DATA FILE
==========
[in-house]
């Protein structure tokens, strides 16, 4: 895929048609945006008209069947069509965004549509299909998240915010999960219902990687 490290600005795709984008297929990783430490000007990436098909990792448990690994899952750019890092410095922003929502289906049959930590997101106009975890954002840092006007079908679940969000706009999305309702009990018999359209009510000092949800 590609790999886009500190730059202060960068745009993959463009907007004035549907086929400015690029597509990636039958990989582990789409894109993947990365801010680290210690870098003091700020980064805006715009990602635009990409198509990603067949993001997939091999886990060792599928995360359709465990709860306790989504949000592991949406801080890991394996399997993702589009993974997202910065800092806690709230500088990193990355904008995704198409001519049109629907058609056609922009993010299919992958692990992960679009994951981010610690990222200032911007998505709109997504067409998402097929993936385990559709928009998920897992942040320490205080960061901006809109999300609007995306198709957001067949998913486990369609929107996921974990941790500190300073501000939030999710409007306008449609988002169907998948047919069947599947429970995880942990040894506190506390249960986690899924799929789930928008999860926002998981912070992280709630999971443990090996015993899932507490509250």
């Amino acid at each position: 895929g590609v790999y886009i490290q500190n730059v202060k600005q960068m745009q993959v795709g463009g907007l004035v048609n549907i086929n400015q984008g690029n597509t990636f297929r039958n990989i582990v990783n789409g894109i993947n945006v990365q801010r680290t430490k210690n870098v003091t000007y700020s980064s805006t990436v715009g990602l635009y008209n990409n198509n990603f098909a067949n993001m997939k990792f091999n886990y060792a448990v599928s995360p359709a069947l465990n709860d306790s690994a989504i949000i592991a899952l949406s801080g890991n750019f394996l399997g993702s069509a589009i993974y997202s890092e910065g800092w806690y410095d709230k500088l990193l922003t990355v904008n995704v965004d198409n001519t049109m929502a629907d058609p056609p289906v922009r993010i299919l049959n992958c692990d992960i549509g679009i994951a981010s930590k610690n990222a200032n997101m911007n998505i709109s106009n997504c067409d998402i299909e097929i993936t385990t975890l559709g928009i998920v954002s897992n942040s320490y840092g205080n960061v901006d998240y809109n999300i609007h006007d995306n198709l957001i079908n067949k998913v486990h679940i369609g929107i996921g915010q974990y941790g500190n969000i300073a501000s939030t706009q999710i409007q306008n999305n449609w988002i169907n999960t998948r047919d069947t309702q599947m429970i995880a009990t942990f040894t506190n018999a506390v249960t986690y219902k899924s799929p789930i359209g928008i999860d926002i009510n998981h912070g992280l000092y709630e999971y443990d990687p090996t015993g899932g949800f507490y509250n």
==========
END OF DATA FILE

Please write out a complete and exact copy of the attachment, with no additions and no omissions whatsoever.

[in-house]
């Protein structure tokens, strides 16, 4: 895929048609945006008209069947069509965004549509299909998240915010999960219902990687 490290600005795709984008297929990783430490000007990436098909990792448990690994899952750019890092410095922003929502289906049959930590997101106009975890954002840092006007079908679940969000706009999305309702009990018999359209009510000092949800 590609790999886009500190730059202060960068745009993959463009907007004035549907086929400015690029597509990636039958990989582990789409894109993947990365801010680290210690870098003091700020980064805006715009990602635009990409198509990603067949993001997939091999886990060792599928995360359709465990709860306790989504949000592991949406801080890991394996399997993702589009993974997202910065800092806690709230500088990193990355904008995704198409001519049109629907058609056609922009993010299919992958692990992960679009994951981010610690990222200032911007998505709109997504067409998402097929993936385990559709928009998920897992942040320490205080960061901006809109999300609007995306198709957001067949998913486990369609929107996921974990941790500190300073501000939030999710409007306008449609988002169907998948047919069947599947429970995880942990040894506190506390249960986690899924799929789930928008999860926002998981912070992280709630999971443990090996015993899932507490509250």
């Amino acid at each position: 895929g590609v790999y886009i490290q500190n730059v202060k600005q960068m745009q993959v795709g463009g907007l004035v048609n549907i086929n400015q984008g690029n597509t990636f297929r039958n990989i582990v990783n789409g894109i993947n945006v990365q801010r680290t430490k210690n870098v003091t000007y700020s980064s805006t990436v715009g990602l635009y008209n990409n198509n990603f098909a067949n993001m997939k990792f091999n886990y060792a448990v599928s995360p359709a069947l465990n709860d306790s690994a989504i949000i592991a899952l949406s801080g890991n750019f394996l399997g993702s069509a589009i993974y997202s890092e910065g800092w806690y410095d709230k500088l990193l922003t990355v904008n995704v965004d198409n001519t049109m929502a629907d058609p056609p289906v922009r993010i299919l049959n992958c692990d992960i549509g679009i994951a981010s930590k610690n990222a200032n997101m911007n998505i709109s106009n997504c067409d998402i299909e097929i993936t385990t975890l559709g928009i998920v954002s897992n942040s320490y840092g205080n960061v901006d998240y809109n999300i609007h006007d995306n198709l957001i079908n067949k998913v486990h679940i369609g929107i996921g915010q974990y941790g500190n969000i300073a501000s939030t706009q999710i409007q306008n999305n449609w988002i169907n999960t998948r047919d069947t309702q599947m429970i995880a009990t942990f040894t506190n018999a506390v249960t986690y219902k899924s799929p789930i359209g928008i999860d926002i009510n998981h912070g992280l000092y709630e999971y443990d990687p090996t015993g899932g949800f507490y509250n």